What are the best VR headsets of 2018?

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Virtual Reality is here. The technology to place people into any space, real or imagined, at affordable consumer level prices has finally arrived and boy it’s impressive. But what are the best VR headsets on the market in Australia? Read on as Canstar Blue offers the following guide, writes Krishan Sharma.

In 2016, we saw the arrival of not one but four VR headsets from some of the biggest names in the tech industry, including Facebook-owned Oculus, HTC, Samsung and Sony. Then in 2017 we saw hardware prices come down and software offerings begin to catch up as the VR market matured, making it a great time for newcomers to get into VR. Now 2018 looks set to be the year VR really goes mainstream.

From the top-tier VR experiences powered by PCs and games consoles, to the wave of mobile-based VR headsets that turn the humble smartphone into an engrossing VR display, there’s a VR experience to suit almost any budget. With so many headsets across a number of different price and power spectrums, which one should you buy? To help you answer that question, here are our top picks for the best VR headsets.

Mobile Vs Tethered VR Headsets

VR headsets fit into one of two categories – mobile or tethered. Mobile headsets are essentially shells with lenses into which you place your smartphone. The lenses separate the screen into two images for your eyes to see, effectively turning your handset into a VR device. The mobile headsets themselves are relatively inexpensive as they act as nothing more than a frame for your smartphone, which provides the display, sensors and processor for the mobile VR experience.

As mobile VR is powered by the phone, it is notably underpowered compared to tethered VR headsets that require a fairly powerful PC or a games console to drive. It also means that your smartphone will be inaccessible for other tasks when docked inside a VR headset. Using mobile VR for an extended period of time will chew through your battery at a rapid rate as well.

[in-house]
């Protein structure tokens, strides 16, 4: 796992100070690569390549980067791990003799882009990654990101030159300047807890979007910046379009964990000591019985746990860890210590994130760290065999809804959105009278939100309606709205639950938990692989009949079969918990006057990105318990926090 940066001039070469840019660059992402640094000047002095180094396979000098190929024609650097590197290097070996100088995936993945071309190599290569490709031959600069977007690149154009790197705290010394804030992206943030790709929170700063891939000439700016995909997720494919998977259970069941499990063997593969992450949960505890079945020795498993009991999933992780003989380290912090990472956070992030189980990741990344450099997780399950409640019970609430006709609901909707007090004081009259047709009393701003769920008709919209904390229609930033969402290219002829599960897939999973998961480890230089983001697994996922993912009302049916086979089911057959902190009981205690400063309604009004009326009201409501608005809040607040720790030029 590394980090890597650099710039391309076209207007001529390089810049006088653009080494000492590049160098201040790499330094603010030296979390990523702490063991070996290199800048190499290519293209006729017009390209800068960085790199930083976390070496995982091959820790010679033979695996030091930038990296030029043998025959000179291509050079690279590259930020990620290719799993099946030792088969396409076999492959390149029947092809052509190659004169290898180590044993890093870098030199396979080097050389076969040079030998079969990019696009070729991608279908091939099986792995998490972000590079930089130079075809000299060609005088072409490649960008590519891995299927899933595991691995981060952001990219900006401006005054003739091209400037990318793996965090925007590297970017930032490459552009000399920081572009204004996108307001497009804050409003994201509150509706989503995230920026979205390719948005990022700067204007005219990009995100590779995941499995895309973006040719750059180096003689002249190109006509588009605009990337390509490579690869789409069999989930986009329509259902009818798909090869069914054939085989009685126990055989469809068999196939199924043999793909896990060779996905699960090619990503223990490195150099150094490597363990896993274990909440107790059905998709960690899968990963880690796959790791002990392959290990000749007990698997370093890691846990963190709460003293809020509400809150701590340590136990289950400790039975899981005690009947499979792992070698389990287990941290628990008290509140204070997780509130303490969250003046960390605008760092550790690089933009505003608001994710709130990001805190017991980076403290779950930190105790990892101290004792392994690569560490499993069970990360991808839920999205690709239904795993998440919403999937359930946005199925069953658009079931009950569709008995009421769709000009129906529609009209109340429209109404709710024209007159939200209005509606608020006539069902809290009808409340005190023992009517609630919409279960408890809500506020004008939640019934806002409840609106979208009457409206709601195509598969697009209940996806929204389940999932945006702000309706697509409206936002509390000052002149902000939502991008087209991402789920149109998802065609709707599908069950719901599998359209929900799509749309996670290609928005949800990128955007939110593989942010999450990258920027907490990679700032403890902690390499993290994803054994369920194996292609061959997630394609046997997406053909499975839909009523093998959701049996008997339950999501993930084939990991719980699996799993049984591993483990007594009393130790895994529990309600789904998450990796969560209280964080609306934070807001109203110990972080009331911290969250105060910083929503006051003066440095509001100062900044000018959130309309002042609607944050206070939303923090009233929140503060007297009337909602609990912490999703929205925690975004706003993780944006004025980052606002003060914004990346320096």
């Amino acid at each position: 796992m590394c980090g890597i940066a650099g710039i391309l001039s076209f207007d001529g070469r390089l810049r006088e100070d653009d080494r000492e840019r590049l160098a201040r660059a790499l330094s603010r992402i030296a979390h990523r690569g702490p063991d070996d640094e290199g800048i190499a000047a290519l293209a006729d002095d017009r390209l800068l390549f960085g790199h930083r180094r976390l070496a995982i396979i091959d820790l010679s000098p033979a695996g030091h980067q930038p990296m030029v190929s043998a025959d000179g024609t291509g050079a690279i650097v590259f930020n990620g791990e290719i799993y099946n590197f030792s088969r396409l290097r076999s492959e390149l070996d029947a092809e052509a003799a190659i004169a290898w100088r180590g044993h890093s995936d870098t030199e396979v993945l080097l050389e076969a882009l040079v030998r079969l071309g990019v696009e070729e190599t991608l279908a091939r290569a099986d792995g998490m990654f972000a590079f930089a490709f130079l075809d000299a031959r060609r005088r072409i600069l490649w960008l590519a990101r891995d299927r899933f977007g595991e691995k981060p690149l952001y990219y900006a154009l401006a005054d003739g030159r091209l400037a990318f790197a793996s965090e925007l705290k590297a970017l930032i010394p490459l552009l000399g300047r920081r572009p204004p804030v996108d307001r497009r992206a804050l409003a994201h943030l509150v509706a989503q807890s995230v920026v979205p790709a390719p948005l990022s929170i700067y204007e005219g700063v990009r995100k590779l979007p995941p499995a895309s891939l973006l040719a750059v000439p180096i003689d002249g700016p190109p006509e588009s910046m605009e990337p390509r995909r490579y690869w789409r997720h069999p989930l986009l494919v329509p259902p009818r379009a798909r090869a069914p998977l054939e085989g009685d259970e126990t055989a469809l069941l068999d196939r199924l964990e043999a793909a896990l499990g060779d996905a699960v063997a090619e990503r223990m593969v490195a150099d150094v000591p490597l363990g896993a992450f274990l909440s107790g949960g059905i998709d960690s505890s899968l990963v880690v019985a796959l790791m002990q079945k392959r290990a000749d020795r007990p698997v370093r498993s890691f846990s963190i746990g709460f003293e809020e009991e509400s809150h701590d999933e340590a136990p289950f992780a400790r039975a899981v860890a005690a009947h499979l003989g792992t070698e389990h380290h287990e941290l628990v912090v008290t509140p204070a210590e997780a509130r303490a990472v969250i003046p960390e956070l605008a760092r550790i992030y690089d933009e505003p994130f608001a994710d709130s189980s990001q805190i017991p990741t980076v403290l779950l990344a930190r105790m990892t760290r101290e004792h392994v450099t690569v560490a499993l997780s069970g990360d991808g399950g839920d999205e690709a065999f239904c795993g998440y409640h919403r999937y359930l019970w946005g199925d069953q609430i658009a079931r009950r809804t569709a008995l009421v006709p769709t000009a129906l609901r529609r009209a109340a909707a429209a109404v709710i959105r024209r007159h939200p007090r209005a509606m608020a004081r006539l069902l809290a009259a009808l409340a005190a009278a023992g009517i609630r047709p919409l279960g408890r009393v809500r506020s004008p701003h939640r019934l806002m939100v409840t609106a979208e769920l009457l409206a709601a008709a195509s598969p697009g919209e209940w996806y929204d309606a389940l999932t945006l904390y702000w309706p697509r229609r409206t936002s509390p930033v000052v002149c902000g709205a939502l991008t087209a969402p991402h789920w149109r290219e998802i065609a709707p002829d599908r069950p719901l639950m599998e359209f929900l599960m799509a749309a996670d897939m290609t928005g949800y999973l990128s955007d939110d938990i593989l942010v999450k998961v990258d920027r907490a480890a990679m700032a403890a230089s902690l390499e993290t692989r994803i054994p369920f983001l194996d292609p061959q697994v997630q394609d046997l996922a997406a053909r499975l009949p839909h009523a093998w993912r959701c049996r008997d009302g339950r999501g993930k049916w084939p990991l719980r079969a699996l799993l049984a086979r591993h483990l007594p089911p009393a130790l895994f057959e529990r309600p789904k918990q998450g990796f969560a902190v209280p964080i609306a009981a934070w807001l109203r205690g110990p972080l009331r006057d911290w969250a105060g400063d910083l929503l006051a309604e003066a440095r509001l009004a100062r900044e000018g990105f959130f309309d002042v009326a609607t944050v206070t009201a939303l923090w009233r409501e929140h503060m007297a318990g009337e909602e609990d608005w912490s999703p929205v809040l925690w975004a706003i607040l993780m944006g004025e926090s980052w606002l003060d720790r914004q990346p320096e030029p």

The two major mobile VR platforms include Samsung’s Gear VR and Google Daydream. Support for mobile VR is limited to select high-end Android smartphones and will not work with Apple’s iPhone. In the case of the Gear VR, only Samsung Galaxy smartphones from the S6 onwards are compatible while Google Daydream currently supports a handful of high-end Android smartphones such as the Samsung Galaxy S8, Galaxy Note 8, Google Pixel, LG V30 and Moto Z.

On the upside, mobile-powered VR units offer some consumer-friendly advantages, including a cheaper price point provided that you already own a compatible smartphone, wire-free setup and a plug-n-play experience that you can take with you practically anywhere – whether it be on an airplane, or on your morning commute. Oculus, HTC and Google are also planning to release standalone headsets that don’t require a phone and have better head tracking.

Tethered headsets like the Oculus Rift and HTC Vive are physically connected to a capable PC while the Playstation VR (PSVR) requires a Playstation 4 games console. The use of a dedicated display in the headset instead of your smartphone, as well as built-in motion sensors, an external camera tracker and hand-tracked controllers, drastically improves both image fidelity and the overall immersion factor. Both the Oculus Rift and HTC Vive are also capable of room-scale which allows users to freely walk around a play area, with their real-life motion reflected in the VR environment.

Windows Mixed Reality headsets are yet another PC VR option, but they’re arguably not worth the investment yet as they’re more expensive than the Oculus Rift while also lacking the content and polish of its competitors.

The trade-off with being physically tethered to an external box, whether it be a PC or games console, is that you will have to contend with clunky cables. The barrier to entry is higher with the headset costing around $500 and that’s before you factor in the cost of a capable PC or a Playstation 4.